Nature Studies

Kim Abeles in collaboration with Harvard-Westlake classes

Each year, the Harvard-Westlake visual arts department hosts a professional artist’s exhibit on its North Hollywood campus. In 2009, inspired by the school's green initiative, Visual Arts Dept. Chair Cheri Gaulke contacted artist Kim Abeles, who has a reputation for exposing environmental issues via her work.

Over a period of five weekdays, Abeles went dumpster diving at Harvard-Westlake’s upper school to collect trash without the general knowledge of students, faculty or staff. She then cleaned, ironed and assembled the trash in her studio and transformed it into new artwork.

Abeles also worked with students and teachers at Harvard-Westlake to create art pieces that demonstrate the effects of human waste and consumption on the environment. Students taking video, photography, math, science and journalism courses all participated in some way to the Nature Studies exhibit.

One of the pieces of artwork created from the dumpster diving is a 30-foot long human-figure-like sculpture made from just one day of paper collected from the trash. Although the school uses a service that sorts recyclables out of its office and classroom trash, Abeles made a point of collecting the garbage before the trash-collectors did. More than one student discovered drafts of homework assignments comprising the sculpture.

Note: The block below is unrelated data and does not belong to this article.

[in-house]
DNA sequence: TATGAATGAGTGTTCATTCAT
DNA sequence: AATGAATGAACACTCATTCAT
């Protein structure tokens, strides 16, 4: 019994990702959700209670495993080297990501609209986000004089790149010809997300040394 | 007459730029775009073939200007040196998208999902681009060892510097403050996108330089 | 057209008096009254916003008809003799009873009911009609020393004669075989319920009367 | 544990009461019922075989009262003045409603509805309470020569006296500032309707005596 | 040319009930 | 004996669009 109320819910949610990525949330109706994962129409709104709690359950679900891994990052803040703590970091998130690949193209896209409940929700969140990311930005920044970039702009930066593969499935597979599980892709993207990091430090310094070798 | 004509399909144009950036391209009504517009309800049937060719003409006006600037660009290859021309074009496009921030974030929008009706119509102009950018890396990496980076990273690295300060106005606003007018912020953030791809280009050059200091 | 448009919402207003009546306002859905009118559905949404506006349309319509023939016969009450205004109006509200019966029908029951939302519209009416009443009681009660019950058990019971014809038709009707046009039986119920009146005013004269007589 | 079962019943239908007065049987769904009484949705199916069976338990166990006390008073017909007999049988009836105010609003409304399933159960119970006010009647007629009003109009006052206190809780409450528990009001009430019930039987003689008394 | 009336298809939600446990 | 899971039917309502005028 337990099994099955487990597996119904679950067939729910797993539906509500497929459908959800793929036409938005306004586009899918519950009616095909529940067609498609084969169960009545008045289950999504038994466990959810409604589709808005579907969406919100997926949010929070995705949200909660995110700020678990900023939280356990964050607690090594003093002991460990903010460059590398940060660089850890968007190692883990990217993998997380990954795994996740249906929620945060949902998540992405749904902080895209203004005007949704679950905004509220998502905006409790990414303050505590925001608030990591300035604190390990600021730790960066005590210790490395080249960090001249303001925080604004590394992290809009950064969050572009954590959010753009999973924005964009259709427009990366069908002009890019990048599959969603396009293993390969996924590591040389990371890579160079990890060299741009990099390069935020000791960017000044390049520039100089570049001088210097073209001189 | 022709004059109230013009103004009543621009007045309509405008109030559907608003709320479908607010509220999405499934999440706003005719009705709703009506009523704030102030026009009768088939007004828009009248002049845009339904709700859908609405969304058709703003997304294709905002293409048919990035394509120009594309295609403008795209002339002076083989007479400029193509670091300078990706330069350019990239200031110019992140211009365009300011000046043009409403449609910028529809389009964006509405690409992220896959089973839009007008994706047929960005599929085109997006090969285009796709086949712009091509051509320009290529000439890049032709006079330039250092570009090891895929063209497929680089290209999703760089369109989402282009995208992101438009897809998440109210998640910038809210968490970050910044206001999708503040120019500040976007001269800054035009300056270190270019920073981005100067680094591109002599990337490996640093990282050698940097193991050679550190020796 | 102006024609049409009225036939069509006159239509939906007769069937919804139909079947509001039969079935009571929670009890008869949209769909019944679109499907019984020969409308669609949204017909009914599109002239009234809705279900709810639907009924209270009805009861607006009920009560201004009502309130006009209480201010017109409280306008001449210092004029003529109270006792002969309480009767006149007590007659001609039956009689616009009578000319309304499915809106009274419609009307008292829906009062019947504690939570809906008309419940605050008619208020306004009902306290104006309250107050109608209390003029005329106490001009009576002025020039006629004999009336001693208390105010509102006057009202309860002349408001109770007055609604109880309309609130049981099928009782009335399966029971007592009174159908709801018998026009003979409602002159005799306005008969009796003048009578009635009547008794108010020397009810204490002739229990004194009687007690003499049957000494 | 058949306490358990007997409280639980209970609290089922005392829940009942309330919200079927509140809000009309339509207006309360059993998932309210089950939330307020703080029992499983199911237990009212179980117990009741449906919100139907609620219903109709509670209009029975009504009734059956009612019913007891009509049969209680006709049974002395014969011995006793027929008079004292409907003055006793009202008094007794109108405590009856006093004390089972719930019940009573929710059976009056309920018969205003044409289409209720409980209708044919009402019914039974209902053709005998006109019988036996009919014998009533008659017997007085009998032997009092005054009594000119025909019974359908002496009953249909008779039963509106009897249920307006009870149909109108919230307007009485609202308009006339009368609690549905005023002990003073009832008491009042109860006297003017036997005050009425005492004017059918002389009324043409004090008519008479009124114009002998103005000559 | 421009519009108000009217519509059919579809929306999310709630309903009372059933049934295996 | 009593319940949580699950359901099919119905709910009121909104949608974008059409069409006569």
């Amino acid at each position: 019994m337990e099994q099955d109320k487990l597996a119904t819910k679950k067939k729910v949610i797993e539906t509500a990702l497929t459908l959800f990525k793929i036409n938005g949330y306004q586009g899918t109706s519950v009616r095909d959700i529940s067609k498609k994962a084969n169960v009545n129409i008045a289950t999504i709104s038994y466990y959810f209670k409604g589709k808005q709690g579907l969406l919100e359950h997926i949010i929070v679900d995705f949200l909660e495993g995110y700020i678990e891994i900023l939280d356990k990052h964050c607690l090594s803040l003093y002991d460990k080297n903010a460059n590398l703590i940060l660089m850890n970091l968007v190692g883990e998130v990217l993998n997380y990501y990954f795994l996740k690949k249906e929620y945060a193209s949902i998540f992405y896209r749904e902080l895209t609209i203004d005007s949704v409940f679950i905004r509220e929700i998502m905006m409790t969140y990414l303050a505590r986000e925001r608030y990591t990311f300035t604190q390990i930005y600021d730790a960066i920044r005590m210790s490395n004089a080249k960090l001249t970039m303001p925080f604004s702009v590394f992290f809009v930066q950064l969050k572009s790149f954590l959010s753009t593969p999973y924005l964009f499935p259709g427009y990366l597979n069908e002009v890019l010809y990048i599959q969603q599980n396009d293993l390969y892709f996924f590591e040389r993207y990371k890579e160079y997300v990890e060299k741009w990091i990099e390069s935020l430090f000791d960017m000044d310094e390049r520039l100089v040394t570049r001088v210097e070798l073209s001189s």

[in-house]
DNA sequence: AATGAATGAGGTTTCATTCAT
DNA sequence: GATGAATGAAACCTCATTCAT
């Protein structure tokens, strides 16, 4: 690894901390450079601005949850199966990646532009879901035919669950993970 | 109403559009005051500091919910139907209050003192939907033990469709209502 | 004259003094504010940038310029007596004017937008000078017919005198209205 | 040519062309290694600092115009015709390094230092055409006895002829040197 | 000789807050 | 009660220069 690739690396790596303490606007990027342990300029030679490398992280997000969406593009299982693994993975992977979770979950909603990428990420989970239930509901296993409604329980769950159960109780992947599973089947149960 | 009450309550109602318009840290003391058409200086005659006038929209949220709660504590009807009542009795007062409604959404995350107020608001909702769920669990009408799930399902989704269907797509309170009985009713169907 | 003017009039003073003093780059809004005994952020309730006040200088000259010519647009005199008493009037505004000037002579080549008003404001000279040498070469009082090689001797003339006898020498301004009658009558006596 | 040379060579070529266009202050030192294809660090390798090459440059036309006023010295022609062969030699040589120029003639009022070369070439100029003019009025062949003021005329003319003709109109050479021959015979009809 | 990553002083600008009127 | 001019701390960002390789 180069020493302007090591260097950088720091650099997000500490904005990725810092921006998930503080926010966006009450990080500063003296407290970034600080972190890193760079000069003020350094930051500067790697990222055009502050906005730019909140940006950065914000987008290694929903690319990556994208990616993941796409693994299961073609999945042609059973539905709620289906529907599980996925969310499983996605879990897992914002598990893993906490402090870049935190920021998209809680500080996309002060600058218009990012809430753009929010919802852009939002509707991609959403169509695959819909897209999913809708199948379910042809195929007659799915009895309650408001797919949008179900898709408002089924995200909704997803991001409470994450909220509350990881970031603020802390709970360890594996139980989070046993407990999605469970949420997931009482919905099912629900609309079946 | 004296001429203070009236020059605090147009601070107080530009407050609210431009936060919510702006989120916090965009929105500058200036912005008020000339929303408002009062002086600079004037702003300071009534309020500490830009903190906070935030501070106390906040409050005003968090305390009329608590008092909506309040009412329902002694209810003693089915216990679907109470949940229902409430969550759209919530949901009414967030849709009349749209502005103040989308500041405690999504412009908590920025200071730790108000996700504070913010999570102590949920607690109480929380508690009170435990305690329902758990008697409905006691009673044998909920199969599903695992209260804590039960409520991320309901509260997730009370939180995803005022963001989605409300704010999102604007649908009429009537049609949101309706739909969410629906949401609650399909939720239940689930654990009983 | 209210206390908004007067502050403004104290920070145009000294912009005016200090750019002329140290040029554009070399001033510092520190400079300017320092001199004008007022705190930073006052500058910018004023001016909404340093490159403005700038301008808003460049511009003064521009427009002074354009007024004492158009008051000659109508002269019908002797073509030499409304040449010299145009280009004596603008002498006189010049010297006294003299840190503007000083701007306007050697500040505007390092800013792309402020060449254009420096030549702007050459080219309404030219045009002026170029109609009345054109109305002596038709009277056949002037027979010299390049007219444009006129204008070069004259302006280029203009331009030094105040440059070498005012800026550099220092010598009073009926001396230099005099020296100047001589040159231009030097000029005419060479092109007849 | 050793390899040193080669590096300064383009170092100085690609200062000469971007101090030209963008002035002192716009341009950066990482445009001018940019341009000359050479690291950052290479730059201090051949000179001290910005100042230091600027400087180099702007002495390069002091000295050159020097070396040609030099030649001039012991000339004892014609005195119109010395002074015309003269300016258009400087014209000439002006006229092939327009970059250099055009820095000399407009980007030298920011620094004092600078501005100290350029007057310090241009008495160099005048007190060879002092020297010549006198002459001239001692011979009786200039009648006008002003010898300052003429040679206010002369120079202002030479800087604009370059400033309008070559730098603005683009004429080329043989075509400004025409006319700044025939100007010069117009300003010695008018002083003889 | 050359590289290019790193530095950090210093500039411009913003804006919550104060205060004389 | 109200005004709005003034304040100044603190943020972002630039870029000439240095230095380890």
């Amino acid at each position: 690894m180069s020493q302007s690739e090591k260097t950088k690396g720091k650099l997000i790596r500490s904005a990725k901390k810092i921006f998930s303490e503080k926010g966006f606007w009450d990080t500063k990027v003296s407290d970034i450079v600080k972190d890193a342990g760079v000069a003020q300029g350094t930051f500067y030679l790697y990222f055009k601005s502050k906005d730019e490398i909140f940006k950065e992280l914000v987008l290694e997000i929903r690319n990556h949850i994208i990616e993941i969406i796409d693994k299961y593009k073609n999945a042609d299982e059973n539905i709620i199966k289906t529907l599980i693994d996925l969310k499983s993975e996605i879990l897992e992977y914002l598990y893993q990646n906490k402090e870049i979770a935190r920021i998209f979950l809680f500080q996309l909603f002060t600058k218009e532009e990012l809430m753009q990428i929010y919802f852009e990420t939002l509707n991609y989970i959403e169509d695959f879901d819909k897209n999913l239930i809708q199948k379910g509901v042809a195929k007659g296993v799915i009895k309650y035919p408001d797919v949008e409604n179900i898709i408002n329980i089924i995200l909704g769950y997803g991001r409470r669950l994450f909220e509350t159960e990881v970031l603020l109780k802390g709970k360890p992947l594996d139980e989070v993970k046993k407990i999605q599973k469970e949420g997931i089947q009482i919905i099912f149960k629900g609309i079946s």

Some of the projects resulting from the dumpster diving were not originally planned. After hauling just a few extremely heavy bags of trash from the dumpsters to her car, Abeles opened up a few, and noticed numerous partially filled water bottles. She started to dump the water -- until a (compact fluorescent) light bulb came on in her head ...

Abeles enlisted the help of Advanced Placement Environmental Science Teacher Tara Kheradyar, who determined that even non-classroom activities should include some "green" work. Kheradyar had students she was monitoring for detention measure and calculate the average amount of un-drunk water thrown out with each bottle. The end result, determined by evaluating five days of water bottles thrown out at school, was that, on average, each water bottle thrown away still contained 40 percent of its original water.

- Excerpt from a March 4, 2009 press release from Harvard-Westlake School, Los Angeles

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